Sponsor: National Science Foundation
The goal of the Twin Cities Household Ecosystem Project (TCHEP) is to understand the dynamics of consumption within households, as it relates to “flows” (fluxes) of carbon, nitrogen, and phosphorus. Because households collectively account for a large fraction of total urban flows of these elements, undertanding households is a major step toward understanding urban ecosystems – and urban sustainably. The main TCHEP site includes more background, publications, and other products for site visitors. You can also read about the project in the winter 2011 issue of CFANS Solutions Magazine.
Households in the Como Lake neighborhood of St. Paul
As you might expect, this project has enormous practical application. Our “household flux calculator” model has been embedded in the Science Museum of Minnesota’s Science Buzz website. The site currently allows homeowners to compute their fluxes and compare their results to those of the “average” TCHEP household, but by next year, you will be able to compare households similar to yours, based on the average of other participants “like you”. We will also add the cost of energy to the site, so you can estimate cost savings associated with energy conservation.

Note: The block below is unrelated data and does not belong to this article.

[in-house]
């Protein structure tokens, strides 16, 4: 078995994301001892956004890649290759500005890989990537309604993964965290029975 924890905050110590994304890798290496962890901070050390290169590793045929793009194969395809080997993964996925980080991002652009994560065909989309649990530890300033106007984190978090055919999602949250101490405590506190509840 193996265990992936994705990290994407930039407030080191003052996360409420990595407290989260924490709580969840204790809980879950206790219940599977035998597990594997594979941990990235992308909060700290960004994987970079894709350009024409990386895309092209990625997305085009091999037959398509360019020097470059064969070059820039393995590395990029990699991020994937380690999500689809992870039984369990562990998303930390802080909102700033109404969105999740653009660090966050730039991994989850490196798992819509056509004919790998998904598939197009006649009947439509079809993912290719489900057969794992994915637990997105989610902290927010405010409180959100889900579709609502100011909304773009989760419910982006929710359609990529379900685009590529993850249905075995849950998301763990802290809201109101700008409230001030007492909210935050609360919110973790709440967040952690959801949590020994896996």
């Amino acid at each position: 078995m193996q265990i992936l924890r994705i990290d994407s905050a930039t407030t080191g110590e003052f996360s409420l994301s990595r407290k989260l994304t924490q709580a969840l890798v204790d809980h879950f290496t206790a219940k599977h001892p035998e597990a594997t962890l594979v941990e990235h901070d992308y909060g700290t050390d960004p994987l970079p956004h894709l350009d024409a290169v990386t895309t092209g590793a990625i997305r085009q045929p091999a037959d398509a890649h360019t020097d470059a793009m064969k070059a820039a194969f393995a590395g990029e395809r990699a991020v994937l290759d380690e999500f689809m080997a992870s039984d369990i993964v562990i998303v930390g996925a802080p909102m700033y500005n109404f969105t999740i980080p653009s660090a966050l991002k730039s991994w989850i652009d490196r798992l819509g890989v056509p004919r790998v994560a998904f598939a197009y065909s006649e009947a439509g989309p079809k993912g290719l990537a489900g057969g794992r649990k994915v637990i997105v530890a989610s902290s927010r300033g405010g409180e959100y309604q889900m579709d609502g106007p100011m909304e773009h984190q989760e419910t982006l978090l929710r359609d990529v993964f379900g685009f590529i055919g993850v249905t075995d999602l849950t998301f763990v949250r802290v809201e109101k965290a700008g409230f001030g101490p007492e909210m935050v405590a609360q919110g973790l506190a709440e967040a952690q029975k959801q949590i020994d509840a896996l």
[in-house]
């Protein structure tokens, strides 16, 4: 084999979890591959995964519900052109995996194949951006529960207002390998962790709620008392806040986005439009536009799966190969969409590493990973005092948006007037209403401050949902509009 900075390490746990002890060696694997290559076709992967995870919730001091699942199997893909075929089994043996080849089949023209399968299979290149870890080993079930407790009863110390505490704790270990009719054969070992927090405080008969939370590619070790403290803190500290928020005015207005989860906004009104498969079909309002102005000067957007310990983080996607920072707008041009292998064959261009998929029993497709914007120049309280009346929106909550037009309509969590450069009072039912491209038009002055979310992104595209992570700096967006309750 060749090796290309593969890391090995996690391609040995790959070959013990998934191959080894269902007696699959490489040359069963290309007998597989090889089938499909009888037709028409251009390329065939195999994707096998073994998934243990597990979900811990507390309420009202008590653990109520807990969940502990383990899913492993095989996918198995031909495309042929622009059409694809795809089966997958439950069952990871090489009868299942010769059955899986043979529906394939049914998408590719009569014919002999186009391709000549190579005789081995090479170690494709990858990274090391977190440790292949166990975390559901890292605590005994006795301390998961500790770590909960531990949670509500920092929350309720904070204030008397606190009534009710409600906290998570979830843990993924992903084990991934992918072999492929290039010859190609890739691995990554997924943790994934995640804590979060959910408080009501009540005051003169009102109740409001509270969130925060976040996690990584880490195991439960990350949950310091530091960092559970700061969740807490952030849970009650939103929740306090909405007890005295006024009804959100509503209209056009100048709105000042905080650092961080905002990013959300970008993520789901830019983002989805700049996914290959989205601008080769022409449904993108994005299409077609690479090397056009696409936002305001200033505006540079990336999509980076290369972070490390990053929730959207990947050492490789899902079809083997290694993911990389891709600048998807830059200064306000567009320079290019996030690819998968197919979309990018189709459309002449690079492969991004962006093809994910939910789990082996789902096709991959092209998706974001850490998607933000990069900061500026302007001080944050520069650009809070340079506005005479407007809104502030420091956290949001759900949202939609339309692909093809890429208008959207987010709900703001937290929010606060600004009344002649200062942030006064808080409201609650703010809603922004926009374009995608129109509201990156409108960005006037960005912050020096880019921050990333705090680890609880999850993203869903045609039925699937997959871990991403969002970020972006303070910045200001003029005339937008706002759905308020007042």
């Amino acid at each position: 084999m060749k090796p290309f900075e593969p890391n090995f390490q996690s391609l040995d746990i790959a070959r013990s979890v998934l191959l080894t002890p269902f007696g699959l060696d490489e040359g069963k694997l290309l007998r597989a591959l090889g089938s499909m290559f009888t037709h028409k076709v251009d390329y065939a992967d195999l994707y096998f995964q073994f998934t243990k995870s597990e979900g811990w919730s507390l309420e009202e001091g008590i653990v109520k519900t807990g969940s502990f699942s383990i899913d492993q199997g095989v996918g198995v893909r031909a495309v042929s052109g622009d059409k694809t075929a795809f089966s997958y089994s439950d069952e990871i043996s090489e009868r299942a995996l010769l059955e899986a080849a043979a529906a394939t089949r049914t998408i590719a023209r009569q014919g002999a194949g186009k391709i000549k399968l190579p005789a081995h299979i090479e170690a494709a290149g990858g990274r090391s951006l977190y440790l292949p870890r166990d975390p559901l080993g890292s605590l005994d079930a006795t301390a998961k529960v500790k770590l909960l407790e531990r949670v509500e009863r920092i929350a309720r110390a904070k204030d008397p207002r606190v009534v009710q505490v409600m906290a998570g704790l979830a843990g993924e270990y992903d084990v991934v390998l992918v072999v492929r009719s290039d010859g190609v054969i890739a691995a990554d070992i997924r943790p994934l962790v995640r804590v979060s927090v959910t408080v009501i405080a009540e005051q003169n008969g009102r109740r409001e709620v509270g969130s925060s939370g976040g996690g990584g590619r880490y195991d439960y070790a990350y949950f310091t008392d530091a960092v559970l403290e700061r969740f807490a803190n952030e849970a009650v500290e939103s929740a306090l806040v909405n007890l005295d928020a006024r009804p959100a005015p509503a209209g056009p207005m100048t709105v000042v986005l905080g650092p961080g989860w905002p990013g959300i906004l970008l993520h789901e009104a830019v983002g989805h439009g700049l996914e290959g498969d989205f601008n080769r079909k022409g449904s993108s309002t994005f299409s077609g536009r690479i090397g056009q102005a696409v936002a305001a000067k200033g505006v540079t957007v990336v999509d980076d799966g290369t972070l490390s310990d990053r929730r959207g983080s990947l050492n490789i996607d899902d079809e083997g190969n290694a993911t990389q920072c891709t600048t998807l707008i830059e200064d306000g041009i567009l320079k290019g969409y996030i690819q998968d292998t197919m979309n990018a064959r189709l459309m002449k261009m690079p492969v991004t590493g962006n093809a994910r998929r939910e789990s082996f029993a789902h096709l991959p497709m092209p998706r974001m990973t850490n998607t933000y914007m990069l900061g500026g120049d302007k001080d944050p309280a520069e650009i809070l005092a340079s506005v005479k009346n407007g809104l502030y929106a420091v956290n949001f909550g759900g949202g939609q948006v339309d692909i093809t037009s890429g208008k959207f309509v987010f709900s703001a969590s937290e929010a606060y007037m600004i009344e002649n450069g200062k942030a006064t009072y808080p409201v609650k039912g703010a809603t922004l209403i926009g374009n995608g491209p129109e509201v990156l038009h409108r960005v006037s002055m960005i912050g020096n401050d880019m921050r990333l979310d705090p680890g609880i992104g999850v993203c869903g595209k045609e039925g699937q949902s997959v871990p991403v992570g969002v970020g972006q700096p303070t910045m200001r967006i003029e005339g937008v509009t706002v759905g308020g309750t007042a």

We have also developed a manual on landscape management practices of households for use by local watershed districts, shared data on wood stoves with the Minnesota Pollution Control Agency, which is trying to reduce pollution from “fine particulates”, and will incorporate the TCHEP tree database into a study of street sweeping. Because TCHEP is unique, we have developed several tools to allow other researchers to utilize the survey approach, our “household flux calculator”, and, within a few years, our database.
Finally, we recently received a seed grant “Drivers of Energy Conservation.” from the Institute for Renewable Energy and the Environment (IREE) that will allow us to use the TCHEP database to study the potential for household energy conservation across all components of household energy.
The project is being conducted as a collaboration with Joe McFadden and Jennifer King at the University of California in Santa Barbara.